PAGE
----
In 1969, after serving as a medic in the Vietnam War, Anthony Hernandez began roaming the inner-city neighborhoods of his native Los Angeles with a 35-millimeter Nikon in hand, looking to capture aspects of L.A.’s distinct urban landscape. A brief encounter with a camera-shy man distributing religious flyers yielded a successful “photographic moment,” according to Hernandez, and helped to launch his long career as a street photographer.
Acquired by the Getty Museum in 2005, the intriguing Los Angeles #1 is a fitting emblem for Unseen: 35 Years of Collecting Photographs, an exhibition entirely comprised of previously unexhibited photographs from the Getty Museum’s large permanent collection. Selected by the seven curators who oversee the Department of Photographs—and spanning the history of the medium from its early years to the present day—Unseen highlights visual associations between photographs from different times and places, encouraging its visitors to make fresh discoveries.
Hernandez’s work hangs alongside Carrie Mae Weems’s See No Evil, a large-format Polaroid dye-diffusion print, and one of her first photographs in color. Through her contemporary staging of a familiar pictorial trope, Weems creates a powerfully charged image that invites viewers to contemplate issues around race and the marginalization of African Americans—issues that have profoundly inspired Weems throughout her career. In a Q & A with Dawoud Bey, one of her first teachers at the Studio Museum in Harlem, Weems said, “It’s fair to say that black folks operate under a cloud of invisibility, [and that] this erasure out of the complex history of our life and time is the greatest source of my longing.”
Dawoud Bey’s work also appears in Unseen, in a gallery devoted to newly acquired photographs that highlight the department’s new collecting initiatives. Our priorities include adding works that grapple with concerns crucial to Southern California communities, and strengthening diversity both in front of and behind the camera.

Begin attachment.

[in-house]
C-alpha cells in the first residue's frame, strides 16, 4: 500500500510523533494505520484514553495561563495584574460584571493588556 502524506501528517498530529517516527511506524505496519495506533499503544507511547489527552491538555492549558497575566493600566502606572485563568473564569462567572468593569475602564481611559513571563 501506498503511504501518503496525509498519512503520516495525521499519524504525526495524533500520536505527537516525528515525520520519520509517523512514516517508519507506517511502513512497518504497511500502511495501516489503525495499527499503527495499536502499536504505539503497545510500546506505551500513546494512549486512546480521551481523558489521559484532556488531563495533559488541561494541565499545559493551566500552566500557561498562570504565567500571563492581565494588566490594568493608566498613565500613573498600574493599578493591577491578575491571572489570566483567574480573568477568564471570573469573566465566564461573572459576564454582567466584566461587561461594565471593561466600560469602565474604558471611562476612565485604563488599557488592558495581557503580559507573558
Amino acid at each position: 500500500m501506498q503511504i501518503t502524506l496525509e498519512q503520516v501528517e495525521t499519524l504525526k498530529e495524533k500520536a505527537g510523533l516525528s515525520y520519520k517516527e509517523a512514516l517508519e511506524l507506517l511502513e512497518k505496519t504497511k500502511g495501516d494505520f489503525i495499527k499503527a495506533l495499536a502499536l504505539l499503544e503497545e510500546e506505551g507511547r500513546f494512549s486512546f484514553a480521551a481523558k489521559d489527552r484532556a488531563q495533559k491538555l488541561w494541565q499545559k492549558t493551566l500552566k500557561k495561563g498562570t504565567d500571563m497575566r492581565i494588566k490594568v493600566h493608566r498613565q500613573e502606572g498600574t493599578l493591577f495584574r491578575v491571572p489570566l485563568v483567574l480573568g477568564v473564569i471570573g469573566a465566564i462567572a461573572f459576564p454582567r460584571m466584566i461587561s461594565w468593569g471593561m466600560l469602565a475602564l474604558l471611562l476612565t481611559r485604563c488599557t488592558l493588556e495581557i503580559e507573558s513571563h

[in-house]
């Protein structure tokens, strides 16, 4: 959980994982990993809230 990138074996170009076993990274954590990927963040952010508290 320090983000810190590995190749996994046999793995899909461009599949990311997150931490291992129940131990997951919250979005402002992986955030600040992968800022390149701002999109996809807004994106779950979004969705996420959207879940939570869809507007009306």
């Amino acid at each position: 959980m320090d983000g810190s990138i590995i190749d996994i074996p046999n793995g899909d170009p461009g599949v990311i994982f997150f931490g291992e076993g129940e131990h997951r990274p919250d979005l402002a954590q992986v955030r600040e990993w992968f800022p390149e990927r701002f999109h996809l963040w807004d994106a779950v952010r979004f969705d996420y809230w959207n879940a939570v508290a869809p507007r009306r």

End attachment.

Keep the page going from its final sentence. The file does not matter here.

Like Weems, Bey benefited from the Polaroid Corporation’s Artist Support Program, which for many years provided equipment and materials to photographers and educators. From 1988 to 1991 he used a large format Polaroid camera to create a remarkable series of sidewalk portraits. He chose Polaroid Type 55 positive/negative film, which instantaneously produced both a photographic print he could give to the subject and a detailed 4 x 5 inch negative, from which he could make enlargements. “These formal but casual street portraits became a space for the black subjects to assert themselves and their presence in the world—with their gaze meeting the viewer’s on an equal footing,” Bey said of this work.
We devoted another Unseen gallery to photographs that entered the collection when the Department of Photography was established in 1984. Some of these first acquisitions have remained not only unseen, but also uncatalogued—they were virtually unknown, even to members of the curatorial staff. This gallery was inspired by the many exciting works discovered by a dedicated team of cataloguers updating records per the Museum Digitization Project, launched in 2015 to make the Museum’s photography holdings fully accessible online. The team has been particularly engaged in cataloging hundreds of photograph albums derived from the large collections of Samuel Wagstaff, Jr., and Arnold Crane that formed a significant core of the department’s initial holdings.